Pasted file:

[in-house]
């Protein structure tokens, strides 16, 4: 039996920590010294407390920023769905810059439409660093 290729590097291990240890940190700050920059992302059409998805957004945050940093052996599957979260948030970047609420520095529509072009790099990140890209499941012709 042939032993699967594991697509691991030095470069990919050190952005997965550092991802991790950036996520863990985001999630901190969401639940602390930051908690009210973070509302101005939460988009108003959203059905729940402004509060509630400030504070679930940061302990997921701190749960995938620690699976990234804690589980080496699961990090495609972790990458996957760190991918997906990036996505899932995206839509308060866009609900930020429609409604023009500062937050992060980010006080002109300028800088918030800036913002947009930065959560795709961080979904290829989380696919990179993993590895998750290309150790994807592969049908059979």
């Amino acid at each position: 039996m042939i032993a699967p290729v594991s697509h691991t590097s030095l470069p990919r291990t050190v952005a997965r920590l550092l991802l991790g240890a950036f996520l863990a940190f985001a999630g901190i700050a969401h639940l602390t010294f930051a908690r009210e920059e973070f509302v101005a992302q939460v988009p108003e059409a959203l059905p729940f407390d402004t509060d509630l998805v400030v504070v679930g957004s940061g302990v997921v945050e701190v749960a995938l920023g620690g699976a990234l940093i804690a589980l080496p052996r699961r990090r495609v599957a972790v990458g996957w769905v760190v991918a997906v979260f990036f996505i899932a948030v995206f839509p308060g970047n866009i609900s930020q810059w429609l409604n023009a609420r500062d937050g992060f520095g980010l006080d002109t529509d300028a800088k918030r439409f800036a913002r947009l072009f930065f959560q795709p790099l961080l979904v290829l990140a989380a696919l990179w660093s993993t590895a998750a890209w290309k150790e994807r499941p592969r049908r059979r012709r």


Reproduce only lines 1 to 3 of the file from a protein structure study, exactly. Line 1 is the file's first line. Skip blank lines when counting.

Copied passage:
[in-house]
């Protein structure tokens, strides 16, 4: 039996920590010294407390920023769905810059439409660093 290729590097291990240890940190700050920059992302059409998805957004945050940093052996599957979260948030970047609420520095529509072009790099990140890209499941012709 042939032993699967594991697509691991030095470069990919050190952005997965550092991802991790950036996520863990985001999630901190969401639940602390930051908690009210973070509302101005939460988009108003959203059905729940402004509060509630400030504070679930940061302990997921701190749960995938620690699976990234804690589980080496699961990090495609972790990458996957760190991918997906990036996505899932995206839509308060866009609900930020429609409604023009500062937050992060980010006080002109300028800088918030800036913002947009930065959560795709961080979904290829989380696919990179993993590895998750290309150790994807592969049908059979």
């Amino acid at each position: 039996m042939i032993a699967p290729v594991s697509h691991t590097s030095l470069p990919r291990t050190v952005a997965r920590l550092l991802l991790g240890a950036f996520l863990a940190f985001a999630g901190i700050a969401h639940l602390t010294f930051a908690r009210e920059e973070f509302v101005a992302q939460v988009p108003e059409a959203l059905p729940f407390d402004t509060d509630l998805v400030v504070v679930g957004s940061g302990v997921v945050e701190v749960a995938l920023g620690g699976a990234l940093i804690a589980l080496p052996r699961r990090r495609v599957a972790v990458g996957w769905v760190v991918a997906v979260f990036f996505i899932a948030v995206f839509p308060g970047n866009i609900s930020q810059w429609l409604n023009a609420r500062d937050g992060f520095g980010l006080d002109t529509d300028a800088k918030r439409f800036a913002r947009l072009f930065f959560q795709p790099l961080l979904v290829l990140a989380a696919l990179w660093s993993t590895a998750a890209w290309k150790e994807r499941p592969r049908r059979r012709r």